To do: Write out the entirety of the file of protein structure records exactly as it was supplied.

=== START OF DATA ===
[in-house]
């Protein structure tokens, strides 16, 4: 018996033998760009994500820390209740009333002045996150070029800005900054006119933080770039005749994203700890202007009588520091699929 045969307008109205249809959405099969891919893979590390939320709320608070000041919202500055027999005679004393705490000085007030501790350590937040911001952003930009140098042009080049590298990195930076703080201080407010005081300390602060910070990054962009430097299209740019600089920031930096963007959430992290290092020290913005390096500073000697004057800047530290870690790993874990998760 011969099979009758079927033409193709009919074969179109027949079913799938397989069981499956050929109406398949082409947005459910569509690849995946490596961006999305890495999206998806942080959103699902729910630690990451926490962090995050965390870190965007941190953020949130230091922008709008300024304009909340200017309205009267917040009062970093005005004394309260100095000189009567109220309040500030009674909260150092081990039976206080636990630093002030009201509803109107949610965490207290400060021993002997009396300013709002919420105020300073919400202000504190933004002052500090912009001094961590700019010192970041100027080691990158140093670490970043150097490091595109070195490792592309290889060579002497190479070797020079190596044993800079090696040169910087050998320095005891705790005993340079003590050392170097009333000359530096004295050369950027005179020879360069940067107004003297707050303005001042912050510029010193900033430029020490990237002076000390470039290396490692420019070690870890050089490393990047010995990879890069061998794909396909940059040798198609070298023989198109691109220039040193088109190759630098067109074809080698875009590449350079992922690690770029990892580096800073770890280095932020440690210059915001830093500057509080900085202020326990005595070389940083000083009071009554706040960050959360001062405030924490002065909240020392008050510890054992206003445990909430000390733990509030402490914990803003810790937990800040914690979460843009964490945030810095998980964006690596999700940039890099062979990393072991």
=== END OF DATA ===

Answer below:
[in-house]
């Protein structure tokens, strides 16, 4: 018996033998760009994500820390209740009333002045996150070029800005900054006119933080770039005749994203700890202007009588520091699929 045969307008109205249809959405099969891919893979590390939320709320608070000041919202500055027999005679004393705490000085007030501790350590937040911001952003930009140098042009080049590298990195930076703080201080407010005081300390602060910070990054962009430097299209740019600089920031930096963007959430992290290092020290913005390096500073000697004057800047530290870690790993874990998760 011969099979009758079927033409193709009919074969179109027949079913799938397989069981499956050929109406398949082409947005459910569509690849995946490596961006999305890495999206998806942080959103699902729910630690990451926490962090995050965390870190965007941190953020949130230091922008709008300024304009909340200017309205009267917040009062970093005005004394309260100095000189009567109220309040500030009674909260150092081990039976206080636990630093002030009201509803109107949610965490207290400060021993002997009396300013709002919420105020300073919400202000504190933004002052500090912009001094961590700019010192970041100027080691990158140093670490970043150097490091595109070195490792592309290889060579002497190479070797020079190596044993800079090696040169910087050998320095005891705790005993340079003590050392170097009333000359530096004295050369950027005179020879360069940067107004003297707050303005001042912050510029010193900033430029020490990237002076000390470039290396490692420019070690870890050089490393990047010995990879890069061998794909396909940059040798198609070298023989198109691109220039040193088109190759630098067109074809080698875009590449350079992922690690770029990892580096800073770890280095932020440690210059915001830093500057509080900085202020326990005595070389940083000083009071009554706040960050959360001062405030924490002065909240020392008050510890054992206003445990909430000390733990509030402490914990803003810790937990800040914690979460843009964490945030810095998980964006690596999700940039890099062979990393072991």